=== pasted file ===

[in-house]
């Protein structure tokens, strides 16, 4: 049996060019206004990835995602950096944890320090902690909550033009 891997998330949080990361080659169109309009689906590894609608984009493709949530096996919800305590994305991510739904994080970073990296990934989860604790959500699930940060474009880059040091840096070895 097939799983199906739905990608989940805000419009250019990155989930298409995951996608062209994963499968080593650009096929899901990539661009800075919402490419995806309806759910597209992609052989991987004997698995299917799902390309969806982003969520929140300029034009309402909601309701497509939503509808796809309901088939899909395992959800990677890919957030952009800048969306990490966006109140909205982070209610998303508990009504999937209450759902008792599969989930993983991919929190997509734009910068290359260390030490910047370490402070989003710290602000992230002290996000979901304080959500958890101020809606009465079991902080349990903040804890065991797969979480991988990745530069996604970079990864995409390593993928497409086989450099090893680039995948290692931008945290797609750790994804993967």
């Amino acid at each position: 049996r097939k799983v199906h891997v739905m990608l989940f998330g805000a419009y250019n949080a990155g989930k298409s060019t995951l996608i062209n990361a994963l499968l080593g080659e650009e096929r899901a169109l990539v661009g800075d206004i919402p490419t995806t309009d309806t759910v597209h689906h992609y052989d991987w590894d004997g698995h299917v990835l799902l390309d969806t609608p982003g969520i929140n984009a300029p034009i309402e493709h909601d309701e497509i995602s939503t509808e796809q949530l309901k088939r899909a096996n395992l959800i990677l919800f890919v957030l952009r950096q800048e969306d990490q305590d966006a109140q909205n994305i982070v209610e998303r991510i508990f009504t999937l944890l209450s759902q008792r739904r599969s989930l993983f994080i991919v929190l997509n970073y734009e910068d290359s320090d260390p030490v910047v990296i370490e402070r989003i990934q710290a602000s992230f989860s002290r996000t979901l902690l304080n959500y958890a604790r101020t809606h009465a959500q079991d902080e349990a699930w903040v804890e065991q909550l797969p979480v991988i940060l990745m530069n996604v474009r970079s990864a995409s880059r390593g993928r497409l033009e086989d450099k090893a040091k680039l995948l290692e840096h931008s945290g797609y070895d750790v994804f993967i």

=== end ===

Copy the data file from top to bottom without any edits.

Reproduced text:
[in-house]
């Protein structure tokens, strides 16, 4: 049996060019206004990835995602950096944890320090902690909550033009 891997998330949080990361080659169109309009689906590894609608984009493709949530096996919800305590994305991510739904994080970073990296990934989860604790959500699930940060474009880059040091840096070895 097939799983199906739905990608989940805000419009250019990155989930298409995951996608062209994963499968080593650009096929899901990539661009800075919402490419995806309806759910597209992609052989991987004997698995299917799902390309969806982003969520929140300029034009309402909601309701497509939503509808796809309901088939899909395992959800990677890919957030952009800048969306990490966006109140909205982070209610998303508990009504999937209450759902008792599969989930993983991919929190997509734009910068290359260390030490910047370490402070989003710290602000992230002290996000979901304080959500958890101020809606009465079991902080349990903040804890065991797969979480991988990745530069996604970079990864995409390593993928497409086989450099090893680039995948290692931008945290797609750790994804993967």
């Amino acid at each position: 049996r097939k799983v199906h891997v739905m990608l989940f998330g805000a419009y250019n949080a990155g989930k298409s060019t995951l996608i062209n990361a994963l499968l080593g080659e650009e096929r899901a169109l990539v661009g800075d206004i919402p490419t995806t309009d309806t759910v597209h689906h992609y052989d991987w590894d004997g698995h299917v990835l799902l390309d969806t609608p982003g969520i929140n984009a300029p034009i309402e493709h909601d309701e497509i995602s939503t509808e796809q949530l309901k088939r899909a096996n395992l959800i990677l919800f890919v957030l952009r950096q800048e969306d990490q305590d966006a109140q909205n994305i982070v209610e998303r991510i508990f009504t999937l944890l209450s759902q008792r739904r599969s989930l993983f994080i991919v929190l997509n970073y734009e910068d290359s320090d260390p030490v910047v990296i370490e402070r989003i990934q710290a602000s992230f989860s002290r996000t979901l902690l304080n959500y958890a604790r101020t809606h009465a959500q079991d902080e349990a699930w903040v804890e065991q909550l797969p979480v991988i940060l990745m530069n996604v474009r970079s990864a995409s880059r390593g993928r497409l033009e086989d450099k090893a040091k680039l995948l290692e840096h931008s945290g797609y070895d750790v994804f993967i």